The end of the year is almost upon us; a time when people start thinking about New Year's resolutions. A quick, completely non-scientific Facebook poll I conducted revealed about half of respondents have achieved a resolution, and about half don't bother with them.
I've made resolutions, usually weight-related, though once or twice, in an attempt at avoidance, I tried to learn a language or paint watercolors. While my auto-pilot brain conjugated foreign verbs, the rest of it just kept thinking about fat. Unlike some poll participants, I never completed a New Year's goal, neither one related to fat loss, nor language proficiency, nor anything else. I wondered why?
What was meant to honor the arrival of another year had become my favored mode of procrastination. I'd crown a goal as "The Resolution" and shelve it until Jan. 1.
Obviously, I wasn't serious about the goal, or I would have started that day. Since I wasn't serious, I didn't attack it with any zeal - and I'd quit.
Jan. 1 became my death sentence, and I demanded my "last" meal - over and over again. My resolution gave me permission to go hog wild until the big day rolled around.
When the New Year arrived, I'd be 5 pounds heavier from my freely wielded fork, and my excuses would start: The gyms weren't open. I had slept wrong on my left arm. Whatever.
I'd make goal-related gestures. The produce drawers in my refrigerator testified to my intent. The carrots would last a while. The more delicate vegetables fuzzed up and turned scary colors.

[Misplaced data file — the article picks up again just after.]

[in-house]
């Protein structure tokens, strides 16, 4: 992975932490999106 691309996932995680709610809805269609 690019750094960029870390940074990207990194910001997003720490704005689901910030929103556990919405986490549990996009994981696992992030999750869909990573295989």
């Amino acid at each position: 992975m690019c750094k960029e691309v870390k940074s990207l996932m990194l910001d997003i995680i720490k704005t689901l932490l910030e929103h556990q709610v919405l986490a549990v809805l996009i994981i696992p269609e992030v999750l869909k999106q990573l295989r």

I'd wander half-heartedly into a gym. A miniature Lou Ferrigno would rattle off discounts if I signed up right then. I'd sign a contract (my way of forcing my future self to stick to it) and rarely return after the third week. The monthly payment would remind me I was a failure. I'd go eat something to feel better. The cycle would repeat the next year, no goal accomplished.
At some point, I decided to skip the resolutions, join that 50 percent in my poll. They knew something it took me a few years to figure out: If I was truly ready to do something about my situation, then I should start - NOW. If I wasn't really ready, I wouldn't follow through, no matter what day of the year it was.
Save yourself some anguish and self-flagellation. If you have a truly serious goal, start this minute. If it's not serious (and you know the difference), then skip it.
NSCA certified personal trainer Shannon Sorrels has a bachelor's degree in chemistry and an MBA. Her Ahwatukee-based company, Physix LLC, works with Valley individuals and groups to improve their overall fitness. Reach her at (480) 528-5660 or visit www.azphysix.com.